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What you need to know for 07/23/2017

Twists of fate led Boney James to musical persona

Twists of fate led Boney James to musical persona

Boney James’ career has hinged on some significant twists of fate, beginning when he was just 8 year

Boney James’ career has hinged on some significant twists of fate, beginning when he was just 8 years old.

At the time James, born James Oppenheimer, was just starting out in his school band in Lowell, Mass., not on his signature saxophone, but the clarinet. And that instrument wasn’t even his first choice, either.

“I only got a clarinet when there wasn’t any trumpets — I was 8 years old, so what did I know? It was just something to have in my hand,” he said recently from his home in Los Angeles.

“Two years later, there were so many clarinets in the school band, and since I was the best one, [the teacher] thought it would be easiest for me to switch to sax. And at 10, I didn’t know; I kind of went along with it — he convinced me it would be better to play the sax, so I could be in stage band when I got to junior high. I had seen the stage band — they had a drummer, an electric guitar player; they wore snazzy satin jackets.”

The switch opened James up to a broader spectrum of pop, R&B and jazz, all of which have influenced the music he’s made in his solo career.

Sideman days

But even that was a long time coming. After studying history at the University of California in Los Angeles, he decided to focus on music full time and joined up with former Prince collaborator and The Time leader Morris Day in his new solo band — not on saxophone, but keyboards. He spent seven years as a sideman and session musician, playing with Day and artists including The Isley Brothers, Teena Marie and Bobby Caldwell.

Boney James

When: 8 p.m. Friday

Where: Troy Savings Bank Music Hall, 30 2nd St., Troy

How Much: $42, $35, $30

More Info: 273-0038,

“I learned to play keyboards just so I could start writing songs, and I’d gotten into prog synthesizers just in my little home studio,” James said. “I was working in a restaurant, delivering pizzas, trying to break into the business, and Morris Day had broken up with The Time and was looking for musicians. I said to myself, ‘I gotta get out of this restaurant,’ and so I went and auditioned and was hired, which was a big surprise. When I told them I was really a saxophone player, that was a big surprise to them.”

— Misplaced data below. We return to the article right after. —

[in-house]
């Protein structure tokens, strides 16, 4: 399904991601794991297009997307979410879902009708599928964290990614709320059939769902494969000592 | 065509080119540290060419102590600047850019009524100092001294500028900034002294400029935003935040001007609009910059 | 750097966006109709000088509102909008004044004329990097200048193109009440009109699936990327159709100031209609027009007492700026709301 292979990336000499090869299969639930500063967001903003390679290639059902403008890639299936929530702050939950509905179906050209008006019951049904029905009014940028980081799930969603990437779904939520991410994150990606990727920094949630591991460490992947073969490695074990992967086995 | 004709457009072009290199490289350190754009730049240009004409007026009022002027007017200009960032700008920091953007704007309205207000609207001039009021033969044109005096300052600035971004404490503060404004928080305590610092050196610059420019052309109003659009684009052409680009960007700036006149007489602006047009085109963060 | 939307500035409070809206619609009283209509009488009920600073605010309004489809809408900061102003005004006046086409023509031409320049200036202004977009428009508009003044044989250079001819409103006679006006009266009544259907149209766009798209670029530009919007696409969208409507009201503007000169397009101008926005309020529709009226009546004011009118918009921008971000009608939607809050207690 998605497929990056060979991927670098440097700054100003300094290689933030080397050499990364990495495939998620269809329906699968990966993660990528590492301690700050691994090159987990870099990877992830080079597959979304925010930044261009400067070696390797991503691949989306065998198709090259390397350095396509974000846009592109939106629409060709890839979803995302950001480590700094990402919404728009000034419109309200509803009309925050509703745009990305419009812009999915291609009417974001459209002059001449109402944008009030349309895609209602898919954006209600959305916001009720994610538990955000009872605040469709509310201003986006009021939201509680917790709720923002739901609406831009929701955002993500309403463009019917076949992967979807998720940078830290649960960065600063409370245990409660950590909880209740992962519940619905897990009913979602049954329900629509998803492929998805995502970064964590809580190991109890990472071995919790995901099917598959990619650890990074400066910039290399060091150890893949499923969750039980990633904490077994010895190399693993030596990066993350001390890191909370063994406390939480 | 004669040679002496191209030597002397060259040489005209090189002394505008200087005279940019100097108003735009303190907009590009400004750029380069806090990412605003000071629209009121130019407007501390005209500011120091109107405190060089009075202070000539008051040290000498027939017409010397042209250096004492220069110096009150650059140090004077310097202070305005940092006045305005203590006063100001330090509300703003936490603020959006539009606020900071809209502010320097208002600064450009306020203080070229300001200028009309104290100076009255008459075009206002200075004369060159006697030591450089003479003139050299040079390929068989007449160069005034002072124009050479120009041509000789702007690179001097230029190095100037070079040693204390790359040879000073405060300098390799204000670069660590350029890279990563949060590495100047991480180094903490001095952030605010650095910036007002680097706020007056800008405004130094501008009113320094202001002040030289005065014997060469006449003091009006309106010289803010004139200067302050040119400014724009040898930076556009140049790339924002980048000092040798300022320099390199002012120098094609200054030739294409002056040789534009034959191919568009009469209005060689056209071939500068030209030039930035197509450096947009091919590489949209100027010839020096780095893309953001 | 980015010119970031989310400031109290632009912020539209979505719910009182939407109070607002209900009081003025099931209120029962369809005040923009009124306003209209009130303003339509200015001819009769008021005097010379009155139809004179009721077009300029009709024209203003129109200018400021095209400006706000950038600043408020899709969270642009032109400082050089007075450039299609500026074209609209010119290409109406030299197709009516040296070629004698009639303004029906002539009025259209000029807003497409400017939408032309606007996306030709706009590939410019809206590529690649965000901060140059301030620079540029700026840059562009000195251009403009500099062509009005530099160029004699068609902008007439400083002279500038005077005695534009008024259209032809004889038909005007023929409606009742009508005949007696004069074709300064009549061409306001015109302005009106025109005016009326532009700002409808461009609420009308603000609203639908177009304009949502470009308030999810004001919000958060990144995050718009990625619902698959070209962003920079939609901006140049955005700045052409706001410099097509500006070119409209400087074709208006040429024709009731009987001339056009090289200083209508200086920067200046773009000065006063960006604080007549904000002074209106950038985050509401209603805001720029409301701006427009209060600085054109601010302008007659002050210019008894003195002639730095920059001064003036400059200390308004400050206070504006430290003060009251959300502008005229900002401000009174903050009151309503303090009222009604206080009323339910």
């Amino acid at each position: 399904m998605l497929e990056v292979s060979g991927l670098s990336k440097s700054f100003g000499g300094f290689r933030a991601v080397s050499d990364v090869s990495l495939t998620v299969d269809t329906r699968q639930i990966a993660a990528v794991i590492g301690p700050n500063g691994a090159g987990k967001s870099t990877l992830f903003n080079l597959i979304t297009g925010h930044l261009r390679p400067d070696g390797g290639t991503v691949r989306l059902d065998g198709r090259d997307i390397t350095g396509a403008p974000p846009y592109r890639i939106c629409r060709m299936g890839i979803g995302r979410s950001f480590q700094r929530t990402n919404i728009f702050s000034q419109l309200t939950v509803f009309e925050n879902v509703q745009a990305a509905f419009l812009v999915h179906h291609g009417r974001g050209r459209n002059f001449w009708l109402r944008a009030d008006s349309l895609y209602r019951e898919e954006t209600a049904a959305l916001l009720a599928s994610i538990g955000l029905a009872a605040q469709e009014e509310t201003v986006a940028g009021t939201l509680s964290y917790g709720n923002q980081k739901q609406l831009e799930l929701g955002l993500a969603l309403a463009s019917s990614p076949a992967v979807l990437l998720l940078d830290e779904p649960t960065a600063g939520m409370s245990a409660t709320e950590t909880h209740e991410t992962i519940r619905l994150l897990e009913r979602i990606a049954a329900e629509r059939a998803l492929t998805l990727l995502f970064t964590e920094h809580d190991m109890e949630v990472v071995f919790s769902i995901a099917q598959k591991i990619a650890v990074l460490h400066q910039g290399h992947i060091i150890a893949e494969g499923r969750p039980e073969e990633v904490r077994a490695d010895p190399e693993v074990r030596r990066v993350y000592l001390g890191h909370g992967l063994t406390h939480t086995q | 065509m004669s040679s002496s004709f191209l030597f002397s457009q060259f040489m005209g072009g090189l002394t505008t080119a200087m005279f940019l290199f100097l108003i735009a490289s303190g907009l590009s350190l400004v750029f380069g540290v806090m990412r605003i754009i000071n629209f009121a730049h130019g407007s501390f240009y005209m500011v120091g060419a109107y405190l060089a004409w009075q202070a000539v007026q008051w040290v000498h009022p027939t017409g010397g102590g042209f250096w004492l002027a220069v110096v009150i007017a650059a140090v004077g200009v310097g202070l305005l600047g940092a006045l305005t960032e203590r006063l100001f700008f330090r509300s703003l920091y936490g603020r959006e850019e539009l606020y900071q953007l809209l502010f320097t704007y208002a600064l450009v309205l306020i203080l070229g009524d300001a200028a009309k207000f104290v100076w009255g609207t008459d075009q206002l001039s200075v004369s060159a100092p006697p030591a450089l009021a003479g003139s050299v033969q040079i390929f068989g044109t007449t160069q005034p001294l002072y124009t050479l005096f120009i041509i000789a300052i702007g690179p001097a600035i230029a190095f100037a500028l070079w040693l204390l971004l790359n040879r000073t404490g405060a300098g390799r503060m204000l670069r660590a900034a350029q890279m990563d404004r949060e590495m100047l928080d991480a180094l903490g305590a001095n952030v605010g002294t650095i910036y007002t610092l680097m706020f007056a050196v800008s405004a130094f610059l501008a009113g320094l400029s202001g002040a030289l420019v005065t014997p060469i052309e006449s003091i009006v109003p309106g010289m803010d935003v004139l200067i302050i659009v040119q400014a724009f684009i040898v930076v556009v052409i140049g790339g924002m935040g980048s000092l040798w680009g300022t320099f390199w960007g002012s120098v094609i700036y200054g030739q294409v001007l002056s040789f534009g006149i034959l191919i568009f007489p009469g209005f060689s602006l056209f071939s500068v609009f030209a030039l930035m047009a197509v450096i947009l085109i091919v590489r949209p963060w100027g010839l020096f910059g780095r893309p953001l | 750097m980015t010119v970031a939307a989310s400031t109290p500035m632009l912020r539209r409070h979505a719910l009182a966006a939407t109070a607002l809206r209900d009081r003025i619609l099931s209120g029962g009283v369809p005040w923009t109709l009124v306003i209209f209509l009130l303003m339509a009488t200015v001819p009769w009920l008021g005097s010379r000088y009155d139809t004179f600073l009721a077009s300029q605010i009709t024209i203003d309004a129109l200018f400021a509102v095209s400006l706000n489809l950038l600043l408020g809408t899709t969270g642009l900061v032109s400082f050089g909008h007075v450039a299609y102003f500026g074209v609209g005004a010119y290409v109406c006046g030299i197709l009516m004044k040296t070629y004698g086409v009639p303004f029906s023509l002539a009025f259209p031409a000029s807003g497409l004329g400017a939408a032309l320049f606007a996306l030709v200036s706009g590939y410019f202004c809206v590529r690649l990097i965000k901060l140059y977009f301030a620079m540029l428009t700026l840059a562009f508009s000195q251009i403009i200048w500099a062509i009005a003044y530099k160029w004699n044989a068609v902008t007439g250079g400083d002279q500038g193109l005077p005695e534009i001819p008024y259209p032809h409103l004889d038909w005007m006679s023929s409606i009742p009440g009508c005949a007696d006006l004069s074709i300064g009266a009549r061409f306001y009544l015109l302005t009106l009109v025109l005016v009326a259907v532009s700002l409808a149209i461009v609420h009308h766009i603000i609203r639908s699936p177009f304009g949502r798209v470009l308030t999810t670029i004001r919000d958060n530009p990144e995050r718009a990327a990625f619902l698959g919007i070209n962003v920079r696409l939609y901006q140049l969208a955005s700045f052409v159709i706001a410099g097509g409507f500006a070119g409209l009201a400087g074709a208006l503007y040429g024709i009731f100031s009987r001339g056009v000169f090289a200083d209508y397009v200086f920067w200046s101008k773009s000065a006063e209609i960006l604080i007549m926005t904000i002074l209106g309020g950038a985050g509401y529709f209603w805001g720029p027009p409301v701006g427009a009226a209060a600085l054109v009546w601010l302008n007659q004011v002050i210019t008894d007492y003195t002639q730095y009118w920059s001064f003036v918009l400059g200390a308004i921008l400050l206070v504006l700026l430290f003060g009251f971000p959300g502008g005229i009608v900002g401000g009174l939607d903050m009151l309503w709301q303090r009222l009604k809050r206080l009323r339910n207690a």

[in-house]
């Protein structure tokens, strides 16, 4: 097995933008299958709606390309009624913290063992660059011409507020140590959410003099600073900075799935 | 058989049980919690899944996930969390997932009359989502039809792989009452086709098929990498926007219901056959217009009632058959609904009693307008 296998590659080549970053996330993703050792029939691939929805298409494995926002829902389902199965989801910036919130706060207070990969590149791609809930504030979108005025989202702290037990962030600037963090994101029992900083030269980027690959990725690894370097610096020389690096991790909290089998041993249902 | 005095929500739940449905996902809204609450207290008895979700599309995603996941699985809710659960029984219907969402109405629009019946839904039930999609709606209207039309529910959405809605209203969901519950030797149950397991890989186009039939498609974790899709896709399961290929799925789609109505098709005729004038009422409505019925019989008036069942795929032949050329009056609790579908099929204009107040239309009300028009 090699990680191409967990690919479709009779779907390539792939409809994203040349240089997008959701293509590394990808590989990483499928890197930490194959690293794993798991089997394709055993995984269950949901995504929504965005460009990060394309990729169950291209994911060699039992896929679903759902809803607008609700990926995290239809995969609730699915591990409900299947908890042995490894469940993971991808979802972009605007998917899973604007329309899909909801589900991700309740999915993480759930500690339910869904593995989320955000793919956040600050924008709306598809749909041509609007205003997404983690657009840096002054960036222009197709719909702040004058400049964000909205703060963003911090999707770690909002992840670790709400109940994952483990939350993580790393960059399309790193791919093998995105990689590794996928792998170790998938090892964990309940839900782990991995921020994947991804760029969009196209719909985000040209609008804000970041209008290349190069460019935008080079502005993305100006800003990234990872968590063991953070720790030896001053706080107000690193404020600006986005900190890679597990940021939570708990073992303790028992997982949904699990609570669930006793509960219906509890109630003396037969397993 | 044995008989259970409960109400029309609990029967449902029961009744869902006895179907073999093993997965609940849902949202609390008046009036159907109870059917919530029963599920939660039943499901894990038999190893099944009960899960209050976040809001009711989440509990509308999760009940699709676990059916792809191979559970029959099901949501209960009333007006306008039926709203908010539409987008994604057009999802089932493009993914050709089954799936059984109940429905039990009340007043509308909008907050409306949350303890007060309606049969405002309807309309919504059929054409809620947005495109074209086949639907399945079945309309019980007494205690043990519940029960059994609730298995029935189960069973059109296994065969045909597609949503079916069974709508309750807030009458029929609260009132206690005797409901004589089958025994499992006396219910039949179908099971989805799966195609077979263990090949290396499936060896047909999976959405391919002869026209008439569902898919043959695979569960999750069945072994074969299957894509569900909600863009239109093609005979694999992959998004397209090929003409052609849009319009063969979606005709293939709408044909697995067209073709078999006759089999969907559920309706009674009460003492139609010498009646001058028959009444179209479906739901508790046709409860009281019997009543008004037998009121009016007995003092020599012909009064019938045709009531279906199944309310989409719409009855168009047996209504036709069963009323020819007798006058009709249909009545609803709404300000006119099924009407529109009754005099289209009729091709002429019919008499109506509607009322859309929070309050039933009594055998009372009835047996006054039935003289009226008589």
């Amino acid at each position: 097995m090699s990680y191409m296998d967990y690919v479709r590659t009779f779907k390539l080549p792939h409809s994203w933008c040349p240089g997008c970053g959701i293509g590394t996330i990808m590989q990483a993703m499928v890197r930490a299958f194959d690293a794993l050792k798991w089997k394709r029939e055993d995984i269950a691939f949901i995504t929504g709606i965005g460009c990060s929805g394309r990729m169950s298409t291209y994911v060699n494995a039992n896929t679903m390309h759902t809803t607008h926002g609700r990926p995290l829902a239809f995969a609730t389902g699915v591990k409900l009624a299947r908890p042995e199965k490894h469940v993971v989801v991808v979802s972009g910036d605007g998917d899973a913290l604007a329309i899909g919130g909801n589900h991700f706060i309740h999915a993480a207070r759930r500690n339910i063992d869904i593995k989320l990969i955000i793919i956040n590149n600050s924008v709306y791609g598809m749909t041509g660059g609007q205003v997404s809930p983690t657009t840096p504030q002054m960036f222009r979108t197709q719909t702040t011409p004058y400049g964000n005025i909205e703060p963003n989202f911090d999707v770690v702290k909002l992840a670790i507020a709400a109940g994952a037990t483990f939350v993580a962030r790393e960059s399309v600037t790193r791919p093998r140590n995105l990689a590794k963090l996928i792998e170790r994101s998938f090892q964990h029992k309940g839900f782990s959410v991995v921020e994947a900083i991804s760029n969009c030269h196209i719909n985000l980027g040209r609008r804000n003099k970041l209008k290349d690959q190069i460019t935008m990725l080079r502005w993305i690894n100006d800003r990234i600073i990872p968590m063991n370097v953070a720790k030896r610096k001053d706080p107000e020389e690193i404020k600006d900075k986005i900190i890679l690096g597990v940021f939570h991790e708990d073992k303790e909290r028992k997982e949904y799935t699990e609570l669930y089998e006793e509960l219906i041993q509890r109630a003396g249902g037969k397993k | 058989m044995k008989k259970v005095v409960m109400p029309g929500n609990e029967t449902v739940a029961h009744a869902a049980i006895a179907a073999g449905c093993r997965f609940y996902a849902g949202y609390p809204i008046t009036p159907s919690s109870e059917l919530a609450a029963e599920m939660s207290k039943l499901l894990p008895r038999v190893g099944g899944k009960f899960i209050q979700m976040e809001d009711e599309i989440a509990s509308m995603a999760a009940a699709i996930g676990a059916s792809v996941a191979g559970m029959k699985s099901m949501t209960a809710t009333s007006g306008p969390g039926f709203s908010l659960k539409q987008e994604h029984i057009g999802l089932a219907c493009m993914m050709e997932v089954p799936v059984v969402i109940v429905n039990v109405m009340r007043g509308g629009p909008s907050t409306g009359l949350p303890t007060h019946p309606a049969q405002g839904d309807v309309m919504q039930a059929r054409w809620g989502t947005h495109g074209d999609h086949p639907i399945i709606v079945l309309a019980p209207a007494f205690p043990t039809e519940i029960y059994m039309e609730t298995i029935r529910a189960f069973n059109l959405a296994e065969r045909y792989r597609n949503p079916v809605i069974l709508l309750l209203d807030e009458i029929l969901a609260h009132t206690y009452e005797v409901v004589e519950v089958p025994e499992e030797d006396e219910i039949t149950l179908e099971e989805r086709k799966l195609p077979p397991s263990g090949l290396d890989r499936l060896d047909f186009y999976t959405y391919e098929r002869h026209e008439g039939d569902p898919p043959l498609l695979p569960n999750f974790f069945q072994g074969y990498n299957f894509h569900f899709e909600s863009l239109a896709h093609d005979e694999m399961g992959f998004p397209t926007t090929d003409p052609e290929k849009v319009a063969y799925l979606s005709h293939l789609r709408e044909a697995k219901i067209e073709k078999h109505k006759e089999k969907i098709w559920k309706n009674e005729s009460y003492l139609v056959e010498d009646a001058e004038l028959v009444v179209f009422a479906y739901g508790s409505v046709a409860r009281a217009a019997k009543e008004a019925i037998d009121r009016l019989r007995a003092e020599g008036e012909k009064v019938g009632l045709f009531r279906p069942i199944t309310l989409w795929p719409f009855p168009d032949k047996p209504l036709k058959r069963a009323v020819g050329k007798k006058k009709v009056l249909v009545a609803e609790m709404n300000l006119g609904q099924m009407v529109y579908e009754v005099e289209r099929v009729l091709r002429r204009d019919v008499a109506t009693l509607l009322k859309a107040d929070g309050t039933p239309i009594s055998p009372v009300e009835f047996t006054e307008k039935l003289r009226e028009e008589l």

Fourteen albums into his career as one of the most successful instrumental artists of all time, James is still benefitting from lucky twists. His latest album, the Latin and R&B-tinged “The Beat,” features a collaboration with neo soul singer Raheem DeVaughn on the track “Maker of Love.” James had had his eye on DeVaughn for some time, and as it turned out, the singer was also a fan of James.

“This one, right away I knew would have a vocal, and then it becomes a process of, who’s gonna finish it?” James said. “I write melodies, not lyrics; lyrics are not usually my thing. So I have to find a singer who can also bring the lyric thing, and Raheem DeVaughn was at the top of my list. At the same moment, he had just started following me on Twitter. It was kismet, you know. So I reached out on Twitter, and that’s how we hooked up.”

James has been busy on the road since the album’s release in April. He’ll perform at the Troy Savings Bank Music Hall for the first time ever on Friday night.

For the first time, James utilized his touring band in the studio, with drummer Omari Williams, keyboardist Mark Stephens and bassist Dwayne “Smitty” Smith all appearing on “The Beat.” On this tour the band is being augmented by guitarist Norris Jones, who also sings on the two vocal-driven songs being performed in this show.

Live energy

“They brought a live energy to the record, and a little continuity from the record to the live gig; it’s a nice feeling,” James said.

“When it’s live, something being done in front of an audience, the energy you feel — things just take on a life of their own. We set out to rearrange stuff in rehearsal anyway to give it that extra oomph and flesh out sections that you can’t do in a four-minute song on the record, too — we sort of add sections and reinterpret things, while still walking the line of faithfully re-creating the music people might love from the record.”

The album’s Latin influence is another first for James, who since his 1992 debut “Trust” has blended soulful R&B and smooth jazz into his highly successful, easy-listening sound. While always a fan of the Latin genre, he avoided recording a full Latin album for many years.

“It felt too concept-y to me,” he said. “I didn’t feel like I could really do it naturally, honestly or sincerely — and that’s one of the things I like a record to be, sincere.”

Key ingredient

His arrangement of the song “Batucada (The Beat),” which appears as the album’s fourth track and reunites James with trumpeter and longtime collaborator Rick Braun, ended up providing the key to creating a natural-sounding, Latin-influenced record.

“I came up with the idea of changing the rhythm and bringing in more R&B into this samba groove,” James said. “It started me off on the concept of making this record as kind of a mash-up. It was just inspiring — ‘This is fun.’ I felt the ideas were flowing once I came up with that little twist.”

Reach Gazette reporter Brian McElhiney at 395-3111 or

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